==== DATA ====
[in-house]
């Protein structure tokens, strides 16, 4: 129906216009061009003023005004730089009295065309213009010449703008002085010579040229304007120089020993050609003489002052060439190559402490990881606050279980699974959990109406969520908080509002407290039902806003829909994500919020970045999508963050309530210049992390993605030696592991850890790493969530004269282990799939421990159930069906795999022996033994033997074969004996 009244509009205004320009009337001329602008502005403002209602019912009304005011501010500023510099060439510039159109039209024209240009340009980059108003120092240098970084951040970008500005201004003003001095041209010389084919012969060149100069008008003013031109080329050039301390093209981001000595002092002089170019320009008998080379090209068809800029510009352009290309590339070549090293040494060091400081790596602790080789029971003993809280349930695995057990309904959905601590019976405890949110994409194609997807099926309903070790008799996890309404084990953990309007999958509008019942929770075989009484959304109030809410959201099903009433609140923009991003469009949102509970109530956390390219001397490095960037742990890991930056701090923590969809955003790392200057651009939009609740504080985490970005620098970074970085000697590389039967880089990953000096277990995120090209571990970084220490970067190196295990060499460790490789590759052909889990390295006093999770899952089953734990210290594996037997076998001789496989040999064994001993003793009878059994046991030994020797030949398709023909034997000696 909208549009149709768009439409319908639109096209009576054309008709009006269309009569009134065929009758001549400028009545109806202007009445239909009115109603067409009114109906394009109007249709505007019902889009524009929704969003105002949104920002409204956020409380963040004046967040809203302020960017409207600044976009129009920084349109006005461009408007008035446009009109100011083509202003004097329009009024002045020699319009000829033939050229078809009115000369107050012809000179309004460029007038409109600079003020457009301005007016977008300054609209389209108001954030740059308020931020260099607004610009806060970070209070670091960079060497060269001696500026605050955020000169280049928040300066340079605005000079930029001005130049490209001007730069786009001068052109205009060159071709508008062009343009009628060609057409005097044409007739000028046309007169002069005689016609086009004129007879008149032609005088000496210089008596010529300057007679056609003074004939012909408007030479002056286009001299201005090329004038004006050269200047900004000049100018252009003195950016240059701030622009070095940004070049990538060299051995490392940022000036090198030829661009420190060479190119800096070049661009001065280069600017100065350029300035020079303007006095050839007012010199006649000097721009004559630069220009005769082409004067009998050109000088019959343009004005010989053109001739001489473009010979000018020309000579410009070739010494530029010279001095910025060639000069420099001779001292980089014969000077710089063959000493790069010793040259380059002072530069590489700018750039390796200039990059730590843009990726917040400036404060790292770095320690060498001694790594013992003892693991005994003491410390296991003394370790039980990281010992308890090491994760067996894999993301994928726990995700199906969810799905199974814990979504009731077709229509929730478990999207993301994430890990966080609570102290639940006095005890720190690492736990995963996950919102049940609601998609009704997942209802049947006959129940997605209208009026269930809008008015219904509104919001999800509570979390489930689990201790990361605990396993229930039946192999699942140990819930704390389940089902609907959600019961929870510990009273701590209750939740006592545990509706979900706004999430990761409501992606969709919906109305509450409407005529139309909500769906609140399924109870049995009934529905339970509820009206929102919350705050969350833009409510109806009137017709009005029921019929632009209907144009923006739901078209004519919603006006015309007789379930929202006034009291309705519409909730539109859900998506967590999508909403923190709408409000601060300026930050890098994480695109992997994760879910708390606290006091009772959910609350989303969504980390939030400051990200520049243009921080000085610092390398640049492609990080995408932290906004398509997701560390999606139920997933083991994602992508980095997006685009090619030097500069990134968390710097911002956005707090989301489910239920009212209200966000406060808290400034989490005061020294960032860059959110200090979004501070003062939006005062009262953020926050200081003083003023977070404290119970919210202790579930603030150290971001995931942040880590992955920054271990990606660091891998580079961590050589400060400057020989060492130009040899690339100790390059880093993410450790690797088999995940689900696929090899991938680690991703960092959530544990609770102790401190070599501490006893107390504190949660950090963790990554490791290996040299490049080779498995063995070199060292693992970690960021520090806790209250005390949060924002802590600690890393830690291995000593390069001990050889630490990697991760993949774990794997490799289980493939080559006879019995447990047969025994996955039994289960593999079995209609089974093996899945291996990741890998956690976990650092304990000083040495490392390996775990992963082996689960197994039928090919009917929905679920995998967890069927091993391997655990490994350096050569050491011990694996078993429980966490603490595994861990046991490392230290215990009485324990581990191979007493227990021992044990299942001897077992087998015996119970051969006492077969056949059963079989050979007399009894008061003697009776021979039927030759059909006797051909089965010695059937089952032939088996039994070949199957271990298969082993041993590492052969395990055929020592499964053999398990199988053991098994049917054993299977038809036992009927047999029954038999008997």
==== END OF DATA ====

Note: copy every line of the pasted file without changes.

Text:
[in-house]
């Protein structure tokens, strides 16, 4: 129906216009061009003023005004730089009295065309213009010449703008002085010579040229304007120089020993050609003489002052060439190559402490990881606050279980699974959990109406969520908080509002407290039902806003829909994500919020970045999508963050309530210049992390993605030696592991850890790493969530004269282990799939421990159930069906795999022996033994033997074969004996 009244509009205004320009009337001329602008502005403002209602019912009304005011501010500023510099060439510039159109039209024209240009340009980059108003120092240098970084951040970008500005201004003003001095041209010389084919012969060149100069008008003013031109080329050039301390093209981001000595002092002089170019320009008998080379090209068809800029510009352009290309590339070549090293040494060091400081790596602790080789029971003993809280349930695995057990309904959905601590019976405890949110994409194609997807099926309903070790008799996890309404084990953990309007999958509008019942929770075989009484959304109030809410959201099903009433609140923009991003469009949102509970109530956390390219001397490095960037742990890991930056701090923590969809955003790392200057651009939009609740504080985490970005620098970074970085000697590389039967880089990953000096277990995120090209571990970084220490970067190196295990060499460790490789590759052909889990390295006093999770899952089953734990210290594996037997076998001789496989040999064994001993003793009878059994046991030994020797030949398709023909034997000696 909208549009149709768009439409319908639109096209009576054309008709009006269309009569009134065929009758001549400028009545109806202007009445239909009115109603067409009114109906394009109007249709505007019902889009524009929704969003105002949104920002409204956020409380963040004046967040809203302020960017409207600044976009129009920084349109006005461009408007008035446009009109100011083509202003004097329009009024002045020699319009000829033939050229078809009115000369107050012809000179309004460029007038409109600079003020457009301005007016977008300054609209389209108001954030740059308020931020260099607004610009806060970070209070670091960079060497060269001696500026605050955020000169280049928040300066340079605005000079930029001005130049490209001007730069786009001068052109205009060159071709508008062009343009009628060609057409005097044409007739000028046309007169002069005689016609086009004129007879008149032609005088000496210089008596010529300057007679056609003074004939012909408007030479002056286009001299201005090329004038004006050269200047900004000049100018252009003195950016240059701030622009070095940004070049990538060299051995490392940022000036090198030829661009420190060479190119800096070049661009001065280069600017100065350029300035020079303007006095050839007012010199006649000097721009004559630069220009005769082409004067009998050109000088019959343009004005010989053109001739001489473009010979000018020309000579410009070739010494530029010279001095910025060639000069420099001779001292980089014969000077710089063959000493790069010793040259380059002072530069590489700018750039390796200039990059730590843009990726917040400036404060790292770095320690060498001694790594013992003892693991005994003491410390296991003394370790039980990281010992308890090491994760067996894999993301994928726990995700199906969810799905199974814990979504009731077709229509929730478990999207993301994430890990966080609570102290639940006095005890720190690492736990995963996950919102049940609601998609009704997942209802049947006959129940997605209208009026269930809008008015219904509104919001999800509570979390489930689990201790990361605990396993229930039946192999699942140990819930704390389940089902609907959600019961929870510990009273701590209750939740006592545990509706979900706004999430990761409501992606969709919906109305509450409407005529139309909500769906609140399924109870049995009934529905339970509820009206929102919350705050969350833009409510109806009137017709009005029921019929632009209907144009923006739901078209004519919603006006015309007789379930929202006034009291309705519409909730539109859900998506967590999508909403923190709408409000601060300026930050890098994480695109992997994760879910708390606290006091009772959910609350989303969504980390939030400051990200520049243009921080000085610092390398640049492609990080995408932290906004398509997701560390999606139920997933083991994602992508980095997006685009090619030097500069990134968390710097911002956005707090989301489910239920009212209200966000406060808290400034989490005061020294960032860059959110200090979004501070003062939006005062009262953020926050200081003083003023977070404290119970919210202790579930603030150290971001995931942040880590992955920054271990990606660091891998580079961590050589400060400057020989060492130009040899690339100790390059880093993410450790690797088999995940689900696929090899991938680690991703960092959530544990609770102790401190070599501490006893107390504190949660950090963790990554490791290996040299490049080779498995063995070199060292693992970690960021520090806790209250005390949060924002802590600690890393830690291995000593390069001990050889630490990697991760993949774990794997490799289980493939080559006879019995447990047969025994996955039994289960593999079995209609089974093996899945291996990741890998956690976990650092304990000083040495490392390996775990992963082996689960197994039928090919009917929905679920995998967890069927091993391997655990490994350096050569050491011990694996078993429980966490603490595994861990046991490392230290215990009485324990581990191979007493227990021992044990299942001897077992087998015996119970051969006492077969056949059963079989050979007399009894008061003697009776021979039927030759059909006797051909089965010695059937089952032939088996039994070949199957271990298969082993041993590492052969395990055929020592499964053999398990199988053991098994049917054993299977038809036992009927047999029954038999008997």